This vessel was built as a 30 inch diesel electric suction dredge by Manitowoc Shipbuilding Corporation, Manitowic, Wisconsin for the Great Lakes Dredge & Dock Company of Chicago. The dredge machinery was built by the Bucyrus-Erie Company. The electrical equipment was provided by General Electric Company.
The dredge was constructed for use along the Great Lakes at a cost of approximately $2million and carried appointments more normally found on luxury passenger vessels. It has been described as the largest and most expensive contractors tool ever built.
In operation a huge revolving blade of vanadium-steel alloy loosened the material under water, the material to be discharged in semi-liquid form through big pipe lines. The intake was thirty four inches in diameter and located in the center of the cutter. A 600hp motor powered the cutter whilst a 3,000bhp pump sucked up the material loosened by the cutter. A thirty inch stream of material could be forced a distance of 10,000 feet.
Two eighty ton feet or 'spuds' propelled the New Jersey forward. When necessary to move the dredge one spud at a time was lowered creating a pivot on which the dredge turned. This spud was then raised and the second spud lowered with the process repeated as required. The spuds were only used for movement at a worksite, to transfer the dredge over long distances a special tug was constructed for towing purposes.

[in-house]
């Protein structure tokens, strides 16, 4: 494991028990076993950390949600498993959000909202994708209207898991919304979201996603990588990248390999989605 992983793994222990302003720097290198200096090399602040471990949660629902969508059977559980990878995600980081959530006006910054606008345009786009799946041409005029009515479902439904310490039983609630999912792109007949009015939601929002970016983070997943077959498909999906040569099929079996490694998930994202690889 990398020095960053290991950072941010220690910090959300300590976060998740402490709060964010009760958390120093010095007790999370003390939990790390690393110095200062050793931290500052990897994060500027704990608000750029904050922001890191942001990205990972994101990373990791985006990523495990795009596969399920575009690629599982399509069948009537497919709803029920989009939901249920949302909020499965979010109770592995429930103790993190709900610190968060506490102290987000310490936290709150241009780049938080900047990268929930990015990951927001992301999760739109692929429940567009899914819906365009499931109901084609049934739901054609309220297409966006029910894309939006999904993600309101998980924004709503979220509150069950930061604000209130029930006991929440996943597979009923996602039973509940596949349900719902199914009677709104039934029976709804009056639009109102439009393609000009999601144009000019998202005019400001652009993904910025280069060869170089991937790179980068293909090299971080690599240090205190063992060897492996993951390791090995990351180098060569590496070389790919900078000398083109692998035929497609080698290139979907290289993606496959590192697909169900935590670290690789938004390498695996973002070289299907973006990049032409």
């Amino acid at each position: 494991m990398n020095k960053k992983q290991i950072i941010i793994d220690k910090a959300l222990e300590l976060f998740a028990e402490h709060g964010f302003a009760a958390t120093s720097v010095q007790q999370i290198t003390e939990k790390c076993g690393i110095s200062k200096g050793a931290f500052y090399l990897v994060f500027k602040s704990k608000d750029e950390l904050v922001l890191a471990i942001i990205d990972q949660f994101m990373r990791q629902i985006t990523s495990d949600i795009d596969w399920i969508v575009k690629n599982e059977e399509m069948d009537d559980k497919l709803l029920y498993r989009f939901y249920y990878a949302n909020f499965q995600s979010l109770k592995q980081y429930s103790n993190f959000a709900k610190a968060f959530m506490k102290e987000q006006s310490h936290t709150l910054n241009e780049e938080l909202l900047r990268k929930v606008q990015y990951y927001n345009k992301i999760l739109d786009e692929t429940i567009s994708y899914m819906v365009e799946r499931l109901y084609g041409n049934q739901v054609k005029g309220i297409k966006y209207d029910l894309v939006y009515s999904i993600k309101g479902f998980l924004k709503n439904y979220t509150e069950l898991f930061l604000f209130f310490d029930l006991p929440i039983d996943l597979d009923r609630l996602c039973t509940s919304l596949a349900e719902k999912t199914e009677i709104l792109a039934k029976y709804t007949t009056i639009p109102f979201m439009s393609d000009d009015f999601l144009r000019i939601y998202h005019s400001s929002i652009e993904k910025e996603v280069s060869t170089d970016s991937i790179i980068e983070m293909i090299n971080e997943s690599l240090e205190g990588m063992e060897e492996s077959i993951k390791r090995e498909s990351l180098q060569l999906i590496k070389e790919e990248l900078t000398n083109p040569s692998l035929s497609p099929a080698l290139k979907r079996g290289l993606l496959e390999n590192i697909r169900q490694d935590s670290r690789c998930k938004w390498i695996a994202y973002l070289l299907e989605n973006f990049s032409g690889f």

The electrical output of the four diesel engines had the capacity to illuminate a city the size of Albany N.Y. The dredge was equipped with fifty seven motors of varying sizes. A telephone system connected all parts of the dredge, including to the end of the pipeline which may be over a mile away. The forward control room overlooked the cutter and was equipped to allow the operator to monitor the depth of the excavation being made, make changes to the cutter speed and pump flow. The diesel engines could also be monitored from this position.
The dredge could operate 24 hours a day, with three shifts comprising 40 - 52 men. The crew were housed in quarters equipped with electric fans, showers & bathrooms, a social room, dining hall, kitchen & laundry.
During 1929 the New Jersey was used in the filling-in of Chicago's Lake Shore, dredging material from offshore, transferring it via pipeline to build-up the lakeshore.
Builder: Manitowoc Shipbuilding Corporation, Manitowic, Wisconsin: Hull No. 228
Page added October 22nd 2015.